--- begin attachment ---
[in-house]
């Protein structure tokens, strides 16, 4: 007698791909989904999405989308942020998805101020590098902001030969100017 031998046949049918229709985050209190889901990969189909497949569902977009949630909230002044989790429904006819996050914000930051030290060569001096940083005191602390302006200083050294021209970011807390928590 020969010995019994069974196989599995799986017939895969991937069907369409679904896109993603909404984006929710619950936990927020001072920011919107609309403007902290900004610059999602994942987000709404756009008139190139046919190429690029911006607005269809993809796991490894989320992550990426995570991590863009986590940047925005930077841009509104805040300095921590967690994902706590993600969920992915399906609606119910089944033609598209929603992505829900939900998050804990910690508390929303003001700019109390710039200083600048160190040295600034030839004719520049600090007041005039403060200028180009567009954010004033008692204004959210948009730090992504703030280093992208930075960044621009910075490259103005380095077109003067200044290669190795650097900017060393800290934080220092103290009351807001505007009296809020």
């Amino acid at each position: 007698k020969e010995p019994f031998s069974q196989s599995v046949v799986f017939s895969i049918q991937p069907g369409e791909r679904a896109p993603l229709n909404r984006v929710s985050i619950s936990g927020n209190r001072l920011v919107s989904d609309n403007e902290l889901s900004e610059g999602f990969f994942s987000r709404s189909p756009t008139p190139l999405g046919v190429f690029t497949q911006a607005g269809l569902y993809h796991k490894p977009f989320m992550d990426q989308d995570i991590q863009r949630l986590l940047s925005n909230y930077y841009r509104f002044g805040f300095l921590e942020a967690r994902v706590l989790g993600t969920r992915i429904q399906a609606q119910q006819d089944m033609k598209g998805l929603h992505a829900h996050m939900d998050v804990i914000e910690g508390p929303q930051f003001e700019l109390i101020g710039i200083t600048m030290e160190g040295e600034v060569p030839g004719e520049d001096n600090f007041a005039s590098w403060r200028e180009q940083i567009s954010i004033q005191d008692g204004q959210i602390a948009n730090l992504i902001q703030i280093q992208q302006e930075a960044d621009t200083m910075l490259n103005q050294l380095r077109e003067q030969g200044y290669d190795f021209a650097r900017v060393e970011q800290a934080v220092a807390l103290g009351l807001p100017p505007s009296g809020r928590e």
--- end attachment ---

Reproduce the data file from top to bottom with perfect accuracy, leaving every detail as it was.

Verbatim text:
[in-house]
């Protein structure tokens, strides 16, 4: 007698791909989904999405989308942020998805101020590098902001030969100017 031998046949049918229709985050209190889901990969189909497949569902977009949630909230002044989790429904006819996050914000930051030290060569001096940083005191602390302006200083050294021209970011807390928590 020969010995019994069974196989599995799986017939895969991937069907369409679904896109993603909404984006929710619950936990927020001072920011919107609309403007902290900004610059999602994942987000709404756009008139190139046919190429690029911006607005269809993809796991490894989320992550990426995570991590863009986590940047925005930077841009509104805040300095921590967690994902706590993600969920992915399906609606119910089944033609598209929603992505829900939900998050804990910690508390929303003001700019109390710039200083600048160190040295600034030839004719520049600090007041005039403060200028180009567009954010004033008692204004959210948009730090992504703030280093992208930075960044621009910075490259103005380095077109003067200044290669190795650097900017060393800290934080220092103290009351807001505007009296809020």
């Amino acid at each position: 007698k020969e010995p019994f031998s069974q196989s599995v046949v799986f017939s895969i049918q991937p069907g369409e791909r679904a896109p993603l229709n909404r984006v929710s985050i619950s936990g927020n209190r001072l920011v919107s989904d609309n403007e902290l889901s900004e610059g999602f990969f994942s987000r709404s189909p756009t008139p190139l999405g046919v190429f690029t497949q911006a607005g269809l569902y993809h796991k490894p977009f989320m992550d990426q989308d995570i991590q863009r949630l986590l940047s925005n909230y930077y841009r509104f002044g805040f300095l921590e942020a967690r994902v706590l989790g993600t969920r992915i429904q399906a609606q119910q006819d089944m033609k598209g998805l929603h992505a829900h996050m939900d998050v804990i914000e910690g508390p929303q930051f003001e700019l109390i101020g710039i200083t600048m030290e160190g040295e600034v060569p030839g004719e520049d001096n600090f007041a005039s590098w403060r200028e180009q940083i567009s954010i004033q005191d008692g204004q959210i602390a948009n730090l992504i902001q703030i280093q992208q302006e930075a960044d621009t200083m910075l490259n103005q050294l380095r077109e003067q030969g200044y290669d190795f021209a650097r900017v060393e970011q800290a934080v220092a807390l103290g009351l807001p100017p505007s009296g809020r928590e």